The reader more familiar with the work of Thomas Piketty will notice a maturation of certain theoretical points that become identifiers of his thinking on social inequality and the condition sine qua non for the world to move forward in what he calls the “march towards equality” – which, by the way, for him, the world is doomed. Fortunately. Although inequalities continue to be established at considerable and unjustifiable levels, as we know, the reader finds a much more optimistic author. And who doesn't need it?

Thomas Piketty, as he underlines from his first academic works and was almost a founding stone of his line of research, highlights the importance of “strong demographic pressure” throughout the history of equality (or inequality) and how population aging will play a prominent role in the course of this march of humanity. And his supporting devices to make it effective are: democracy (universal suffrage, freedom of the press, international law), the progressive tax on inheritance, income and property, free and compulsory education (and he now argues that it should be “ complex and interdisciplinary”), universal health (raised to a much higher position in this book) and business co-management together with the right to trade unions.

This last point deserves special attention. Since Capital and ideology, Thomas Piketty explores this point as indispensable within any perspective of wealth distribution. According to him, in the current “hypercapitalism”, the management model by managers or CEOs paid by bonus and, therefore, focused only on the return on investment to shareholders is one of the greatest obstacles to equality.

His proposal is the transition to a “participatory socialism” (as he used it in Capital and ideology) or “democratic, ecological and diversified socialism” (which he adds now), based on a “mixed property” where there will be public, social and temporary ownership. In this way, it will be possible to overcome the dichotomy between the state model (Soviet) versus the capitalist model (American). The way to establish temporary property is the progressive tax system, since, with more resources, the State would distribute wealth through income transfer programs, starting with young people.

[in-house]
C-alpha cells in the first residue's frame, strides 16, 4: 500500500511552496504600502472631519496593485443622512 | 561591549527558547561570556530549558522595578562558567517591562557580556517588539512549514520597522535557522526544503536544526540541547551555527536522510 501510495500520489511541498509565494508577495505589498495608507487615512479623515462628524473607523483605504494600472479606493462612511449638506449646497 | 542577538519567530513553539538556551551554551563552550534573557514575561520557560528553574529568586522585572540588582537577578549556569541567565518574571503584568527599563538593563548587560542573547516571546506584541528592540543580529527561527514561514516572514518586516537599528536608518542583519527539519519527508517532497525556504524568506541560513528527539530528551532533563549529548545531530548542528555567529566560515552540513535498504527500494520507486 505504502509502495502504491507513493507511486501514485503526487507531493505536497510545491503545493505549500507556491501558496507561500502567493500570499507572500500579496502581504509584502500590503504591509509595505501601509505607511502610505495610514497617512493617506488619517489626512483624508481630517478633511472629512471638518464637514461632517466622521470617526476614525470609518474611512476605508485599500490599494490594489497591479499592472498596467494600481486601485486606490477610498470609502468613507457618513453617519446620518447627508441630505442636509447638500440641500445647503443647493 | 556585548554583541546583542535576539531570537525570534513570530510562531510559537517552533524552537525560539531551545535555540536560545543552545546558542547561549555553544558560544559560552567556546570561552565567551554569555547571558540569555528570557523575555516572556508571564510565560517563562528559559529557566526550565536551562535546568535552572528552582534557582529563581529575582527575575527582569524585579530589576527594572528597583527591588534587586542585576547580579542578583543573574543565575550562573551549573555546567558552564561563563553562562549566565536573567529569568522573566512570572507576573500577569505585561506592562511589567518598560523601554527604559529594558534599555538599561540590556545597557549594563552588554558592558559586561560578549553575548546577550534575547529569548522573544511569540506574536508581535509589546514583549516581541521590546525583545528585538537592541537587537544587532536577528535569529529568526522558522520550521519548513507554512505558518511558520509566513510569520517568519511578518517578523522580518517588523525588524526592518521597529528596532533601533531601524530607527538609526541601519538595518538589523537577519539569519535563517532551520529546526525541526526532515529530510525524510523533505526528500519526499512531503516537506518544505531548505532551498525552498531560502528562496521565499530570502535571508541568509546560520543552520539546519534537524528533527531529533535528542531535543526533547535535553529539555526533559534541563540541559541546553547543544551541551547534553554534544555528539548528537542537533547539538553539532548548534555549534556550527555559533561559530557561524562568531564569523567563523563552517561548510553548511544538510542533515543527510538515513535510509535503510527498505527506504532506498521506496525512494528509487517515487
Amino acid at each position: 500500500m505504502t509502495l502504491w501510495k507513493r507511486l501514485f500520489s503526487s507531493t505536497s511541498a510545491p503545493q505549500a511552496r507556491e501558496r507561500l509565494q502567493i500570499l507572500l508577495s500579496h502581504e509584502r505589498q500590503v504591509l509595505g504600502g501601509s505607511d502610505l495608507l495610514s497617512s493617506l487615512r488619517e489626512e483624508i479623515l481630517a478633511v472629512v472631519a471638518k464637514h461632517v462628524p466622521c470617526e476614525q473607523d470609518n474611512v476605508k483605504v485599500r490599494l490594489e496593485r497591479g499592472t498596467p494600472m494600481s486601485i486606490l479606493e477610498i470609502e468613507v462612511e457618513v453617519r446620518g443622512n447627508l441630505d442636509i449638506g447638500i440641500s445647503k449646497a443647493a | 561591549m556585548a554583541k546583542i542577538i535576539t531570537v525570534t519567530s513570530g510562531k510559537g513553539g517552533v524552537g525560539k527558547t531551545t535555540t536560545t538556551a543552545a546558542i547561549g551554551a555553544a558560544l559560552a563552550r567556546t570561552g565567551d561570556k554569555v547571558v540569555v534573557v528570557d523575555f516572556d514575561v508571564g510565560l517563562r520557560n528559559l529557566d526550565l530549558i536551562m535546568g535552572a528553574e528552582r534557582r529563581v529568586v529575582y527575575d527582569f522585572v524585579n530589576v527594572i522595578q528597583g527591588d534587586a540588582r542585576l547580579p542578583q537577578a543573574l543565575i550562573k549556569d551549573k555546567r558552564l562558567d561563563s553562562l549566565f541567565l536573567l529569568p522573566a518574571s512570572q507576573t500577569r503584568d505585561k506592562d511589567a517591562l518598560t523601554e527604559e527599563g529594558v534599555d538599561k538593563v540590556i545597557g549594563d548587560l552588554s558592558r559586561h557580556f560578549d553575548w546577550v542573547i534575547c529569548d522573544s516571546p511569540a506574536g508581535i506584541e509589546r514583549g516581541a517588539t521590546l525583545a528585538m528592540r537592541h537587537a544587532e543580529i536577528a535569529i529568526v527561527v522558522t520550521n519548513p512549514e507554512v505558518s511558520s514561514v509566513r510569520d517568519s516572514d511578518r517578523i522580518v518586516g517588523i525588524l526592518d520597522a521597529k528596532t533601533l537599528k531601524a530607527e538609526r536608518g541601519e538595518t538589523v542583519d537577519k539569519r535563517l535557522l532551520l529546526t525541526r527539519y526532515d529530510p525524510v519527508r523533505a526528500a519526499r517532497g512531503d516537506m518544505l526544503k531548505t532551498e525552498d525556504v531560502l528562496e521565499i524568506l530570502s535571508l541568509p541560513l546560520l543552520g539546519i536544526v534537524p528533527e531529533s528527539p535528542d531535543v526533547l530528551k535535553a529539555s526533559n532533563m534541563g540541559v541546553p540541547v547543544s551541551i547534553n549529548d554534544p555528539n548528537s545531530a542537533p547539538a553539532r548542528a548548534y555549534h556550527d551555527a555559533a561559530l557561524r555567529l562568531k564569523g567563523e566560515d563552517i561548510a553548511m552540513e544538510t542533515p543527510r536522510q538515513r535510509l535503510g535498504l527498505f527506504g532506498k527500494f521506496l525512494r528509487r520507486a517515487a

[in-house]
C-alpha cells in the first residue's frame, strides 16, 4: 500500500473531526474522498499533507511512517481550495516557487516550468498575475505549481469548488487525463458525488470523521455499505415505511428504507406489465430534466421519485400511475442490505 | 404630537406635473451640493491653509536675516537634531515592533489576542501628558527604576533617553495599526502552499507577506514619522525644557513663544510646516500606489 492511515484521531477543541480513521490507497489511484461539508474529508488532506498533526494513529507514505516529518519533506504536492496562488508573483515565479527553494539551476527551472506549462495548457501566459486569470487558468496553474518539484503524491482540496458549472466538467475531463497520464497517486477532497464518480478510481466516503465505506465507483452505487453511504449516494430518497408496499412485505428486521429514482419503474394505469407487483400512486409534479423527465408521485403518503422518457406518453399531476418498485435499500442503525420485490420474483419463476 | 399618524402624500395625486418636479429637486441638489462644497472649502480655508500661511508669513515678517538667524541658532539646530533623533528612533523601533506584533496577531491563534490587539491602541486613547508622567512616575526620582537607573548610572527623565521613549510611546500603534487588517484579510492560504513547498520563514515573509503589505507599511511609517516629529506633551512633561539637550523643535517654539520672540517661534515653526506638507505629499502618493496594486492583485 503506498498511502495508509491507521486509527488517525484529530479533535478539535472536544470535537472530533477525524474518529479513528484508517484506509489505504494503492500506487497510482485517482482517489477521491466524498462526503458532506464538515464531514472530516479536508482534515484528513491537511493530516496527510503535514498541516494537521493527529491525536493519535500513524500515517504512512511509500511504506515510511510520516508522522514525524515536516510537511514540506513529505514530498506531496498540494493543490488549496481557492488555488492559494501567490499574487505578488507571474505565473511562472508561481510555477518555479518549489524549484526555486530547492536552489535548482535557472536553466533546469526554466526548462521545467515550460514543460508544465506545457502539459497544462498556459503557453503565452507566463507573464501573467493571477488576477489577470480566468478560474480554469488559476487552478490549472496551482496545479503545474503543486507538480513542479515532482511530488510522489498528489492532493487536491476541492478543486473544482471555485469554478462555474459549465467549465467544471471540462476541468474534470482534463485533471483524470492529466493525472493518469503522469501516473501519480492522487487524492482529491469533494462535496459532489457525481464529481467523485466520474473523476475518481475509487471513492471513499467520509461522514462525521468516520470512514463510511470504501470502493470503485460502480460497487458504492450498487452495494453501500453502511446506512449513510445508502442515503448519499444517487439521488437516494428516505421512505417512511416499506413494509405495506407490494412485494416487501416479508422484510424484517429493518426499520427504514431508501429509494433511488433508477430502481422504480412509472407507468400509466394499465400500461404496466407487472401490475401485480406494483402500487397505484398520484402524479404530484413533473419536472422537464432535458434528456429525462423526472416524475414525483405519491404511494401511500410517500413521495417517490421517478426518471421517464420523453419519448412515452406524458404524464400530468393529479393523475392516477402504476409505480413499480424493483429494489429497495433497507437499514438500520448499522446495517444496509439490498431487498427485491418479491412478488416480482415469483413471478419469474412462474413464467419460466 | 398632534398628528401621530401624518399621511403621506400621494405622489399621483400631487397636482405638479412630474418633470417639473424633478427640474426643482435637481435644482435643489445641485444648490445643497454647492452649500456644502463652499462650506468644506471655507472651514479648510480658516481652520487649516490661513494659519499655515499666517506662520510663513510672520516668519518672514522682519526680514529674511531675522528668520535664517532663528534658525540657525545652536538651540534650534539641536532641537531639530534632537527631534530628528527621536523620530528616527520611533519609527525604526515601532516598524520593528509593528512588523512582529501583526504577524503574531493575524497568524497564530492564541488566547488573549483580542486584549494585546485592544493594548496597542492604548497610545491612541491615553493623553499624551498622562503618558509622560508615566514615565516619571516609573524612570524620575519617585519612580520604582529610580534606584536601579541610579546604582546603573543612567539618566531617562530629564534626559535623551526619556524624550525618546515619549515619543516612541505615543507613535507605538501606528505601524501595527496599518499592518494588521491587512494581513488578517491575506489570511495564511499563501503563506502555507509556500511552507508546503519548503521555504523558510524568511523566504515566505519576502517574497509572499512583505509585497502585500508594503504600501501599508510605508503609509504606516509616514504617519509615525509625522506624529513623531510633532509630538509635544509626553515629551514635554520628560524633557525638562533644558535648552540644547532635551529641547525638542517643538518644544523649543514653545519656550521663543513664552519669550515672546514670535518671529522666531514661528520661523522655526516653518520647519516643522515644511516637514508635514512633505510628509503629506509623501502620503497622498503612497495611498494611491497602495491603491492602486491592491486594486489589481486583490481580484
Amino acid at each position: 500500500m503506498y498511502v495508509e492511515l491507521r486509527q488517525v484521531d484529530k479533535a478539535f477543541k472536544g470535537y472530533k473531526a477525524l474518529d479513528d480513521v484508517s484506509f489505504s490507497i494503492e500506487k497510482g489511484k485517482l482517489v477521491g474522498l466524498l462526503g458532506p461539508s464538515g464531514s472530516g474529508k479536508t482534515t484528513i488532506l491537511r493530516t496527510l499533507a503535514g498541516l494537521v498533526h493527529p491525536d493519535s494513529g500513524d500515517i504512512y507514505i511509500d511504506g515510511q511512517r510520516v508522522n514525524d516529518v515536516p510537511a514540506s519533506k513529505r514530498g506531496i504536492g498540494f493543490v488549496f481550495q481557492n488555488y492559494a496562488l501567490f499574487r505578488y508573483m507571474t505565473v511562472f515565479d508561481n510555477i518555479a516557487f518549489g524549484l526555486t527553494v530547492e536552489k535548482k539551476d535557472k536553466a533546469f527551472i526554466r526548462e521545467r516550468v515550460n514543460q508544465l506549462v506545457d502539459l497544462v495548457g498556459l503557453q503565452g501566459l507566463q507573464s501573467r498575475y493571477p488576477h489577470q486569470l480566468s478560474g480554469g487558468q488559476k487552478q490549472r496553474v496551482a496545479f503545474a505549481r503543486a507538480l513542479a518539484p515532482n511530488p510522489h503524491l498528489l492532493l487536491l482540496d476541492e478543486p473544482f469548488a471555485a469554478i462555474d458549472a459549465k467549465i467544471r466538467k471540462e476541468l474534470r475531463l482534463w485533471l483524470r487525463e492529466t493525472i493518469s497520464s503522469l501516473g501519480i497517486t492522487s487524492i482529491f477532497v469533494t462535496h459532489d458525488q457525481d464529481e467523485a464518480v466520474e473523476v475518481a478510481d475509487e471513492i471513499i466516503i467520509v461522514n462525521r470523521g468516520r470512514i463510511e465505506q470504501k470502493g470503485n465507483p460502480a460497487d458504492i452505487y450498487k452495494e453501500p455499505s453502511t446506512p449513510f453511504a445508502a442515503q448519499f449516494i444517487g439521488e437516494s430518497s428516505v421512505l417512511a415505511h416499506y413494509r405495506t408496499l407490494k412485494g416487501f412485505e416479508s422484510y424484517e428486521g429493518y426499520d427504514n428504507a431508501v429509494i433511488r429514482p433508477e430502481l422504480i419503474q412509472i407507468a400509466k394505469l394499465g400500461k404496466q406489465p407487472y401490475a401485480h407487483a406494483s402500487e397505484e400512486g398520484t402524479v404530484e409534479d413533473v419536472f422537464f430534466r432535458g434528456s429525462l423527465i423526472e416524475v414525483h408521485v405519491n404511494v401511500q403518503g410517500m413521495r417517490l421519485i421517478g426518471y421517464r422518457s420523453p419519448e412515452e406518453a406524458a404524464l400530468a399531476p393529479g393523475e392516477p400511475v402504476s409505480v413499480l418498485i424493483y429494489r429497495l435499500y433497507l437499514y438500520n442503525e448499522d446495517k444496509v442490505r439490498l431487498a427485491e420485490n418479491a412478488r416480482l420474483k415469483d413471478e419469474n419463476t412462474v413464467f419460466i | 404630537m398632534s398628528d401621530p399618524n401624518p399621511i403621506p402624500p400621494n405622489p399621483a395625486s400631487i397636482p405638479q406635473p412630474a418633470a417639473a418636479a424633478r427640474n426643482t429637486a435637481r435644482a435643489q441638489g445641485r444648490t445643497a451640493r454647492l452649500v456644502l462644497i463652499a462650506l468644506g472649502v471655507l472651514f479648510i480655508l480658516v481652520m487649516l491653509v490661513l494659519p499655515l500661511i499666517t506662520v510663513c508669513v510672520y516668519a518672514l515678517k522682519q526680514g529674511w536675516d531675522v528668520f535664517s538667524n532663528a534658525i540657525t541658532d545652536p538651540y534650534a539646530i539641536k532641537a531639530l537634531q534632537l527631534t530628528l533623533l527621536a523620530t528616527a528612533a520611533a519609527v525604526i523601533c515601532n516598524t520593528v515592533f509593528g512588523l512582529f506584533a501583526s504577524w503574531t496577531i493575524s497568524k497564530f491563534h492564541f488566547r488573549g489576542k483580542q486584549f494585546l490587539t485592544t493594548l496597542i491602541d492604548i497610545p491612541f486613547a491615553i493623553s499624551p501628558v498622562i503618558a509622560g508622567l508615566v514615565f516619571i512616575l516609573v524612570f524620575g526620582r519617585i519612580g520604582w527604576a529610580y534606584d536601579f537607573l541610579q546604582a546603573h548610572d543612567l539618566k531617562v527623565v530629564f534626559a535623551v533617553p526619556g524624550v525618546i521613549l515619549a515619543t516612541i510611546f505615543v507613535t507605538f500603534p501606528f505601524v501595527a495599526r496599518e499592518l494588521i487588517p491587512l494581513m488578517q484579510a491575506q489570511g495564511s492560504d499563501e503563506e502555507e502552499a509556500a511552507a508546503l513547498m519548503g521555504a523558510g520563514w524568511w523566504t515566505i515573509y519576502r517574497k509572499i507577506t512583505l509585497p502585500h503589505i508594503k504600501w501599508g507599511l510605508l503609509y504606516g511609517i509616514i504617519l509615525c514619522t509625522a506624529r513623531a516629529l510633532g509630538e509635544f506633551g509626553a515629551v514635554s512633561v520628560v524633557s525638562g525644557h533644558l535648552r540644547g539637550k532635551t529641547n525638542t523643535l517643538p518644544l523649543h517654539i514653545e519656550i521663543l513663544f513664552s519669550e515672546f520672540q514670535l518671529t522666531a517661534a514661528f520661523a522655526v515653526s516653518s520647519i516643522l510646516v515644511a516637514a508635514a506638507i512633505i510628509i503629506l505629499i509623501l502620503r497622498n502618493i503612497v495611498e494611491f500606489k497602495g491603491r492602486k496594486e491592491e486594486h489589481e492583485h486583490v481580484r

The lay public, rightly suspicious of economic projections or promises, might even receive Thomas Piketty's “utopias” with skepticism. But the reading of A brief history of equality it is less theory and more a class on the evolution of the social pact, with its cruelties, such as the legacy of slavery, its privileges legitimized by ideology and its revolutions and reactions. Before the “march of equality”, attested by Thomas Piketty, we need to understand what allowed humanity to take the first steps. Nothing was conquered without social struggle and the book provides a good summary of this slow devolution of power and property.

The author's prognosis is that, since inequality is a political construction based on historical choices, such as the tax, educational and electoral systems, other transformative mobilizations will be raised by social injustice. Even if this still depends a lot on the role of the press, Thomas Piketty insists that another world is possible, although still uncertain.

*Jorge Felix is a journalist and professor of economics in the bachelor's degree in Gerontology at EACH-USP. Author, among other books, of Economics of longevity: population aging far beyond pensions (Ed. 106 Ideas).


Originally published on the website NeoFeed.


Thomas Pickett. A brief history of equality. Translation: Maria de Fátima Oliva Do Coutto. São Paulo, Editora Intrínseca, 2022, 304 pages.